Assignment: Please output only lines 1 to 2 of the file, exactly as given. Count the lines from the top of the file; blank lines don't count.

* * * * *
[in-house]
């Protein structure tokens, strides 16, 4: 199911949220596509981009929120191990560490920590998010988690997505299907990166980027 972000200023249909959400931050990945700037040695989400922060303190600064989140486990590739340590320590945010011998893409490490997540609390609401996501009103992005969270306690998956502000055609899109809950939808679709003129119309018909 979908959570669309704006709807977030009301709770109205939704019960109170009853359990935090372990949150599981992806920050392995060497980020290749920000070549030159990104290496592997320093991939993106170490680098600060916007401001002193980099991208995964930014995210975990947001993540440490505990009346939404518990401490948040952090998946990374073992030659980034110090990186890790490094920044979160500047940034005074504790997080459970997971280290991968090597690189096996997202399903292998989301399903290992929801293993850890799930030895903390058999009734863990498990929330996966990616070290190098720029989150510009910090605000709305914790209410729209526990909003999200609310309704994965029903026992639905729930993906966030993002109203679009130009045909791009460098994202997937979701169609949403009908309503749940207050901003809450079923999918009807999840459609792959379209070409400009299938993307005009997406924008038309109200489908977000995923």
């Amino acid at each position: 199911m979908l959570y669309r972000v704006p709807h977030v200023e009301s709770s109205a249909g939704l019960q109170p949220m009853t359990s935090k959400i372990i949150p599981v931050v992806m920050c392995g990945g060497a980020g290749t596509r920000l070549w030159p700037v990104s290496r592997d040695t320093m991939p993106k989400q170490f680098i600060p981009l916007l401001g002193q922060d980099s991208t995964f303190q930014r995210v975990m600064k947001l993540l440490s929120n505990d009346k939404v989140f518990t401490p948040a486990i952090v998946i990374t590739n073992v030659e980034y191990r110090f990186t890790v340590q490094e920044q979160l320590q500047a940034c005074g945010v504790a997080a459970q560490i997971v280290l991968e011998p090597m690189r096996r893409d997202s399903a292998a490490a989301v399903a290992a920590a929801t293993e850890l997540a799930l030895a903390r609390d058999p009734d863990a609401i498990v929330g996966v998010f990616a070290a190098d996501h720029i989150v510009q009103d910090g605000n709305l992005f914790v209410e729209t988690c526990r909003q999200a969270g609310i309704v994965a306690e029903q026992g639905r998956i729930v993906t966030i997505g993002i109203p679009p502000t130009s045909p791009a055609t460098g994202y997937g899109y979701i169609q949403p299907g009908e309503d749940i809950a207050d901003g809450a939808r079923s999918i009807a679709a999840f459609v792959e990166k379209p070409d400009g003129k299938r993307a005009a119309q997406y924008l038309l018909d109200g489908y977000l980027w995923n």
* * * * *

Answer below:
[in-house]
């Protein structure tokens, strides 16, 4: 199911949220596509981009929120191990560490920590998010988690997505299907990166980027 972000200023249909959400931050990945700037040695989400922060303190600064989140486990590739340590320590945010011998893409490490997540609390609401996501009103992005969270306690998956502000055609899109809950939808679709003129119309018909 979908959570669309704006709807977030009301709770109205939704019960109170009853359990935090372990949150599981992806920050392995060497980020290749920000070549030159990104290496592997320093991939993106170490680098600060916007401001002193980099991208995964930014995210975990947001993540440490505990009346939404518990401490948040952090998946990374073992030659980034110090990186890790490094920044979160500047940034005074504790997080459970997971280290991968090597690189096996997202399903292998989301399903290992929801293993850890799930030895903390058999009734863990498990929330996966990616070290190098720029989150510009910090605000709305914790209410729209526990909003999200609310309704994965029903026992639905729930993906966030993002109203679009130009045909791009460098994202997937979701169609949403009908309503749940207050901003809450079923999918009807999840459609792959379209070409400009299938993307005009997406924008038309109200489908977000995923």